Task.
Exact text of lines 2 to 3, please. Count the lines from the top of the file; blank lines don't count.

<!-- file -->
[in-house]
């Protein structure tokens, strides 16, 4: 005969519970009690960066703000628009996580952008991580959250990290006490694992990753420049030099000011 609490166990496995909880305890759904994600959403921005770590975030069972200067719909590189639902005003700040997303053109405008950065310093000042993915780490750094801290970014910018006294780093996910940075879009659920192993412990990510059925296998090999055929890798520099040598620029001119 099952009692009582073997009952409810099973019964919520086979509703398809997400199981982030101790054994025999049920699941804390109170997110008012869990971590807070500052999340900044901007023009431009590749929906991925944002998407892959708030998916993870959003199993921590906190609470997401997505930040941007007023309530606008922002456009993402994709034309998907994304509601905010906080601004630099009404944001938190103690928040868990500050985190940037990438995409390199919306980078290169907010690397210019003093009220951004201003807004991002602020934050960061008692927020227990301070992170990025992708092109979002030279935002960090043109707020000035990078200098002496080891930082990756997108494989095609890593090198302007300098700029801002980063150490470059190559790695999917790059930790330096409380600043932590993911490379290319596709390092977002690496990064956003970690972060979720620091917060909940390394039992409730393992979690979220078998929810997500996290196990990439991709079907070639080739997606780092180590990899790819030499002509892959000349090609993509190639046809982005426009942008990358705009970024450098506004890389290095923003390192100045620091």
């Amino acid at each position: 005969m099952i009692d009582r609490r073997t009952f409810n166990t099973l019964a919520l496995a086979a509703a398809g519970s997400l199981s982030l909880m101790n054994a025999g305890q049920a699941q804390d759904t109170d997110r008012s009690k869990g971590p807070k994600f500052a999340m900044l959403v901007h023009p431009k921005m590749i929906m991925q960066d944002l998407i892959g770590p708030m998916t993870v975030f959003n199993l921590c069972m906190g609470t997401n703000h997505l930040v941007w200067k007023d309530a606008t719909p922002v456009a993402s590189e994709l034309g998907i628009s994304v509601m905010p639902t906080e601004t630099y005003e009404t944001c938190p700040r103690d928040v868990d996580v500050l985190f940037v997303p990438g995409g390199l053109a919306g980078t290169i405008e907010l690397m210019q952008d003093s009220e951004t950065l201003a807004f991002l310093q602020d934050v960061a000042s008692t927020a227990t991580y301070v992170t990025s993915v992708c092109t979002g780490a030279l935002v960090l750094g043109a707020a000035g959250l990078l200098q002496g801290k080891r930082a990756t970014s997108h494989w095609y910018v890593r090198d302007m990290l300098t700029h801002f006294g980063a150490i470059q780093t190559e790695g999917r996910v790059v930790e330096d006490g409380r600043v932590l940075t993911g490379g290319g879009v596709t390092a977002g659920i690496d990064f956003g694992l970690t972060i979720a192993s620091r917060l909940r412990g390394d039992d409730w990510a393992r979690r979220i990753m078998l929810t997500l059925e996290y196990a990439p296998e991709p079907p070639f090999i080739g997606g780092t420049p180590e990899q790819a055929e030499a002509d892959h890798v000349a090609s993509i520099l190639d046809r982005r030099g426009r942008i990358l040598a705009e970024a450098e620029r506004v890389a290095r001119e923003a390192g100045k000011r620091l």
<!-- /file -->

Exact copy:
């Protein structure tokens, strides 16, 4: 005969519970009690960066703000628009996580952008991580959250990290006490694992990753420049030099000011 609490166990496995909880305890759904994600959403921005770590975030069972200067719909590189639902005003700040997303053109405008950065310093000042993915780490750094801290970014910018006294780093996910940075879009659920192993412990990510059925296998090999055929890798520099040598620029001119 099952009692009582073997009952409810099973019964919520086979509703398809997400199981982030101790054994025999049920699941804390109170997110008012869990971590807070500052999340900044901007023009431009590749929906991925944002998407892959708030998916993870959003199993921590906190609470997401997505930040941007007023309530606008922002456009993402994709034309998907994304509601905010906080601004630099009404944001938190103690928040868990500050985190940037990438995409390199919306980078290169907010690397210019003093009220951004201003807004991002602020934050960061008692927020227990301070992170990025992708092109979002030279935002960090043109707020000035990078200098002496080891930082990756997108494989095609890593090198302007300098700029801002980063150490470059190559790695999917790059930790330096409380600043932590993911490379290319596709390092977002690496990064956003970690972060979720620091917060909940390394039992409730393992979690979220078998929810997500996290196990990439991709079907070639080739997606780092180590990899790819030499002509892959000349090609993509190639046809982005426009942008990358705009970024450098506004890389290095923003390192100045620091």
């Amino acid at each position: 005969m099952i009692d009582r609490r073997t009952f409810n166990t099973l019964a919520l496995a086979a509703a398809g519970s997400l199981s982030l909880m101790n054994a025999g305890q049920a699941q804390d759904t109170d997110r008012s009690k869990g971590p807070k994600f500052a999340m900044l959403v901007h023009p431009k921005m590749i929906m991925q960066d944002l998407i892959g770590p708030m998916t993870v975030f959003n199993l921590c069972m906190g609470t997401n703000h997505l930040v941007w200067k007023d309530a606008t719909p922002v456009a993402s590189e994709l034309g998907i628009s994304v509601m905010p639902t906080e601004t630099y005003e009404t944001c938190p700040r103690d928040v868990d996580v500050l985190f940037v997303p990438g995409g390199l053109a919306g980078t290169i405008e907010l690397m210019q952008d003093s009220e951004t950065l201003a807004f991002l310093q602020d934050v960061a000042s008692t927020a227990t991580y301070v992170t990025s993915v992708c092109t979002g780490a030279l935002v960090l750094g043109a707020a000035g959250l990078l200098q002496g801290k080891r930082a990756t970014s997108h494989w095609y910018v890593r090198d302007m990290l300098t700029h801002f006294g980063a150490i470059q780093t190559e790695g999917r996910v790059v930790e330096d006490g409380r600043v932590l940075t993911g490379g290319g879009v596709t390092a977002g659920i690496d990064f956003g694992l970690t972060i979720a192993s620091r917060l909940r412990g390394d039992d409730w990510a393992r979690r979220i990753m078998l929810t997500l059925e996290y196990a990439p296998e991709p079907p070639f090999i080739g997606g780092t420049p180590e990899q790819a055929e030499a002509d892959h890798v000349a090609s993509i520099l190639d046809r982005r030099g426009r942008i990358l040598a705009e970024a450098e620029r506004v890389a290095r001119e923003a390192g100045k000011r620091l």